Since Carnegie Museum of Natural History was founded in the late 1800s, it has been the home of an impressive group of alumni scientists who made great progress in their fields. One in this group who stands out is Dr. Andrey Avinoff, the director of the museum from 1926-1946.
Dr. Avinoff’s career began in Russia, where he studied geographical variation in moths and butterflies across different mountain ranges in Asia. He studied how smaller sub-ranges of the Himalayas led to the prevention of interbreeding in some species, but allowed it in others, depending on the geography and geology of the specific area. As he put it, “the study of variation divorced from geographical distribution is futile.”
Throughout his studies, he amassed a huge collection of specimens, but his collection was appropriated and held by the Zoological Institute of the Russian Academy of Sciences.
When he began his tenure at Carnegie Museum of Natural History, Dr. Avinoff virtually replicated his moth and butterfly collection through financed expeditions and trades with other collectors.
Dr. Avinoff was also an avid artist; “I bow to scientific fact until 5 o’clock,” he said. In 1941, he brought his two passions together and began the ambitious project to collect, describe, and illustrate the flora of western Pennsylvania. Partnering with the curator of Botany at the time, Otto E. Jennings, living plants were found growing wild, then brought to the museum for Dr. Avinoff to capture in paint. When the specimens were no longer needed for painting, they were dried and pressed to be saved in the herbarium.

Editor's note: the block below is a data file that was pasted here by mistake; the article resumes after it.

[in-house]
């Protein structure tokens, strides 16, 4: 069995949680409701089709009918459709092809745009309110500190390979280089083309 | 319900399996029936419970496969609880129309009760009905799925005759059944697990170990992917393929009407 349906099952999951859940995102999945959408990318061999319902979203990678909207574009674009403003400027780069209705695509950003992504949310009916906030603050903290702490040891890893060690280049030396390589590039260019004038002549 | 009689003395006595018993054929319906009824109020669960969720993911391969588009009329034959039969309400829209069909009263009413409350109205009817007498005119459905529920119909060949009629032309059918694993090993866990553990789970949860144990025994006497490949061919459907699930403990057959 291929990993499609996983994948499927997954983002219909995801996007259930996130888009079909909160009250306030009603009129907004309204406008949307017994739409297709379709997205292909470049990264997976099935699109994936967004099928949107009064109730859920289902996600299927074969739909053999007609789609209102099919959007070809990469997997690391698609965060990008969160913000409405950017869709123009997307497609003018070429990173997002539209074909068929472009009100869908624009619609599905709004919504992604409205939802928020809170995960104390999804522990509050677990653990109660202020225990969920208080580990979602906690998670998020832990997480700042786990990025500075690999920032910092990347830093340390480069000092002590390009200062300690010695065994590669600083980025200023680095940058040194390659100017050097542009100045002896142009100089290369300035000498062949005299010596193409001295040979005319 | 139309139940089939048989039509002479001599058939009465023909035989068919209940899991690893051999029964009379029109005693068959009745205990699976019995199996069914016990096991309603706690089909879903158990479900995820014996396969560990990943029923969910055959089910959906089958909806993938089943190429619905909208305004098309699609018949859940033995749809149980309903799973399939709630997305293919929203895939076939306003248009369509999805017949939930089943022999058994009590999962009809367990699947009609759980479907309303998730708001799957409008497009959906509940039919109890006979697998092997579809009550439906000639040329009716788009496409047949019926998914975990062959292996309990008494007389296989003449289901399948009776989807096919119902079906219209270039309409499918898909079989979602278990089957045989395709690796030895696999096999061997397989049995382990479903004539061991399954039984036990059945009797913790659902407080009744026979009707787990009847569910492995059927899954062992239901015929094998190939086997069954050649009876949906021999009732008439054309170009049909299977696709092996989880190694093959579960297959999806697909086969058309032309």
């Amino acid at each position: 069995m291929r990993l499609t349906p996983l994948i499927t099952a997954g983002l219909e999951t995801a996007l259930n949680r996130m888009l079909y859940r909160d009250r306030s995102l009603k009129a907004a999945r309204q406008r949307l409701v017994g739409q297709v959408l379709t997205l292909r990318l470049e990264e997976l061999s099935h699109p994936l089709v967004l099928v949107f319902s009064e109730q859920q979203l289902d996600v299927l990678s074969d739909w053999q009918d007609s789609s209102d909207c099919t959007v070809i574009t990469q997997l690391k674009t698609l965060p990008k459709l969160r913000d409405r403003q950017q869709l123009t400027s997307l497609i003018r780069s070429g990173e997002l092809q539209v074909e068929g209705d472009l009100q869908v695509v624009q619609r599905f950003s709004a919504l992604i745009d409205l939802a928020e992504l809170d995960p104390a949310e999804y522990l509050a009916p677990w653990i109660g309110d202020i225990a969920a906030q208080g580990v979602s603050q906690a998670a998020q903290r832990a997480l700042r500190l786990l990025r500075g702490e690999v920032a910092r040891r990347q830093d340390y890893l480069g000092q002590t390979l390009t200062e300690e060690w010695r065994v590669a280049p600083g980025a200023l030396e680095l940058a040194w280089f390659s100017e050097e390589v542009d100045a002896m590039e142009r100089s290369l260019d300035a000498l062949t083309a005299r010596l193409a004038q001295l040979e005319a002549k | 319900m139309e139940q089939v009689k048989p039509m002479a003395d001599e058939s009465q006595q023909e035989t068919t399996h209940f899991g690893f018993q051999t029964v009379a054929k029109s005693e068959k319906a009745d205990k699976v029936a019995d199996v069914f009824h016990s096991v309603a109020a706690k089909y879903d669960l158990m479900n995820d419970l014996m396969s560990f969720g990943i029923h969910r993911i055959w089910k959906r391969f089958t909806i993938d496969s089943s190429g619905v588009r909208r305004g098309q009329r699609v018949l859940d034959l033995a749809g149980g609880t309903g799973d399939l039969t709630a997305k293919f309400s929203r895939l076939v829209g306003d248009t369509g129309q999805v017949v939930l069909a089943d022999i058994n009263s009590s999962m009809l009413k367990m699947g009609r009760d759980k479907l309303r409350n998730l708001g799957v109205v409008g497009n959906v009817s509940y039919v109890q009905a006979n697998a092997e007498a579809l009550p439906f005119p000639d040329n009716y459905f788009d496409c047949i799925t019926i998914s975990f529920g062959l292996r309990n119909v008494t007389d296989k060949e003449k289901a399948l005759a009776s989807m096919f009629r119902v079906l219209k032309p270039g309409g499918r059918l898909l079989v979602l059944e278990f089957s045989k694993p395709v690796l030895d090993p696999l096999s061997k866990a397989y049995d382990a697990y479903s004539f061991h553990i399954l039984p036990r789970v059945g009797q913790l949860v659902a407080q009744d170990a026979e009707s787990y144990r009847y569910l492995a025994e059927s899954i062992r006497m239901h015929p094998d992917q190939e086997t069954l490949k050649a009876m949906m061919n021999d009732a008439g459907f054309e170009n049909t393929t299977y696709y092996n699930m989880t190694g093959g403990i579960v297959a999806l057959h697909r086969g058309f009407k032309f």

Dr. Avinoff’s paintings were published in the book Wildflowers of Western Pennsylvania and the Upper Ohio Basin, which was printed in 1953.
Throughout the month of September, Carnegie Museum of Natural History is celebrating Pittsburghers living longer and better through enriching cultural engagement. We will be reflecting on cool pieces of museum history on our blog and social media and offering a series of programming at the museum that will range from dancing to specialized tours, geared towards visitors who are 45 and older. Visit our website for more information and programming details.